Thursday, May 19, 2011

Tomahawks From All Angles

While the rain has actually stopped for a moment (allowing me to continue working on the nearly-completed Ark in the backyard) and with the Indians in the midst of a couple of odd 2-game AL Central series, perhaps now is a good time to get some odds and ends that I wanted to clear out of the system here. Getting some Tomahawks in the air every once in a while is what we do around here, so watch ‘em fly…

Though this breaks my (oft-broken) moratorium on attendance, I thought that most would be interested in this as the lack of ticket sales so far this season has resulted in more gnashed teeth and furrowed brows than has really been necessary. Regardless, I’d like to report that I headed down to the Tribe ticket office to purchase some tickets from the Saturday game (DAY GAME!) on Wednesday afternoon and was told that the game was “nearly sold out”. While I was able to score some tickets behind home plate in the upper deck for me and the fam, the Tribe drew nearly 34K last Friday (being rewarded by that Pronk bomb) and they’ve “nearly sold out” Saturday’s game against the Reds.

Perhaps the “woe is Cleveland” narrative will be put to rest (at least for a while) and while I’m not going to make the leap to assert that Cleveland has suddenly become a great baseball town, it is nice to see Clevelanders respond to this team appropriately by plopping themselves back down into the green seats at the corner of Carnegie and Ontario.

If you’re going on Saturday, be sure to get there early (and I don’t just mean for the SS Choo jersey) as the pre-game video up on the JumboTron features video clips of the Tribe with the song “Dog Days Are Over” blaring over the loudspeakers…meaning that somebody down there gets it in terms of turning the organizational corner.


Speaking of “turning the organizational corner”, I keep reading things from Indians’ fans complaining about a perceived “lack of respect” from national writers or complaining that the Wahoo Warriors are not featured more prominently on a nightly basis on the 4-letter word that emanates from Bristol. While I understand that most Tribe fans want some recognition for this fast start and want some validation from some well-known sources that this Indians team is “for real”, color me confused as to why I should care what ESPN says (or doesn’t say) about the Tribe or what some hack writer at CBSSports or some other news aggregator suggests about the Indians.

Is this some sort of low self-esteem thing that the city has or the inferiority complex that Dan Gilbert is always exploiting?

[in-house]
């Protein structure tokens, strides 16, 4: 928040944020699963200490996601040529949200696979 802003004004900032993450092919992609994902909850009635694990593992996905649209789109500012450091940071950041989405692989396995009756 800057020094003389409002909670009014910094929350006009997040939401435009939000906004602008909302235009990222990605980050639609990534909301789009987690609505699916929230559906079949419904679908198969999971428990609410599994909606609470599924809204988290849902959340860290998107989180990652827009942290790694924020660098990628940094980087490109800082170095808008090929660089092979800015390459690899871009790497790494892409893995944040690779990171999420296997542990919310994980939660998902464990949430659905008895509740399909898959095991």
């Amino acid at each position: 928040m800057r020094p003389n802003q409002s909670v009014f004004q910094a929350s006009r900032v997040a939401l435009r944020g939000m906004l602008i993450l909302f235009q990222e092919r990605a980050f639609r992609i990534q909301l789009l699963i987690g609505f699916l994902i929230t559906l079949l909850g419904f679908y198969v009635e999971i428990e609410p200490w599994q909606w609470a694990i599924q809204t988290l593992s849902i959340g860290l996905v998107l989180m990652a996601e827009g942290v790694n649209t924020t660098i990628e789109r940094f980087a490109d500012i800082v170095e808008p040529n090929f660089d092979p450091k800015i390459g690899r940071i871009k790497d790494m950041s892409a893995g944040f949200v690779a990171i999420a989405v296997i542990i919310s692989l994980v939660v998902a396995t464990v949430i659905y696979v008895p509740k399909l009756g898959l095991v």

I’m all for civic pride, positivity and fighting the good fight to defend my hometown, but if a certain ESPN writer is going to remain obstinate about his stance that the Indians are going to lose 90 games (still) without offering compelling evidence as to why he thinks that, why should I care?

Would the Indians leading each episode of Baseball Tonight or SportsCenter really make you THAT much more content about the Indians start?
Really…are the wins, and the manner in which they’re winning these games, not enough?

Perhaps I’m in the minority here, but I haven’t watched ESPN for longer than a few minutes (outside of an actual game) in more than a few years and don’t go out of my way to visit their website for anything other than stats, standings, and the occasional Jayson Stark or Buster Olney snippet that somebody sends to me. The problem is that ESPN devolved long ago into a marketing arm of the Disney Corporation and their deplorable “agenda” (and I’m not just talking about baseball) and their insufferable talking heads make me feel dumber when I accidentally find myself on the network for too long.

Don’t get me wrong, there are bright spots still there (College Gameday and well…) and they still have college basketball games that I’ll watch, but ESPN went further down the tubes from just being a marketing arm (the “Budweiser Hot Seat” was the tipping point for me) with the TMZification of the network, “creating” stories and sensationalizing “news” to the point that they dictate the news cycle, rather than simply reporting and riding that news cycle.
Anyone hear anything about Jorge Posada this week?

Truthfully, I haven’t been disgusted by wall-to-wall Posada coverage because it doesn’t cross in front of my face. I’m not entertained by an reporter pimping his book about Derek Jeter because…well, because nothing could interest me less. I’d prefer to read about the Indians or other AL Central teams or most other MLB teams…it’s just that I prefer to read analysis of actual substance over the rabble-rousing that has become pervasive at the Mothership.

So why is everyone still so chained to ESPN when in this digital age of “Like” and “Follow”, you can customize the manner in which you receive your information – from where and from whom?

That’s not to say to simply avoid dissenting voices or opinions that differ from your own, but the ability to choose the coverage that most interests you (Twitter, Google Reader with a customized RSS feed) is almost too easy NOT to do at this point. If you want MLB coverage with an analytical and smart (aleck) slant, read Craig Calcaterra and Aaron Gleeman at Hardball Talk. If you want longer-form analysis, create a reading list that includes Joe Posnanski, Jeff Passan, the bevy of talented writers on the Opinion page (including our guy, all grown up…AC), or Joe Sheehan at SI. If you want more stats-based analysis, do yourself a favor and subscribe to B-Pro, or read The Hardball Times, or (at your own peril) Fangraphs.

If you need TV stimulation to feed your baseball fix, anything on the MLB Network is preferable to what comes out of the WWL and MLB Network’s show “Quick Pitch” harkens back to the day when highlight shows actually showed…you know, highlights and didn’t let ignorant analysis and clumsy banter get in the way of watching baseball. Watch one episode of it (I think it runs all morning long) and you’ll never watch Baseball Tonight or wait for MLB highlights on ESPN again.

Of course, that’s if you need your national MLB fix from avenues that don’t run through Bristol and, if you’re around these parts, you’re aware that the hunger for Tribe information is best satiated by a steady diet of news that doesn’t show up on the majority of Clevelanders’ doorsteps every morning…wink, wink, nudge, nudge.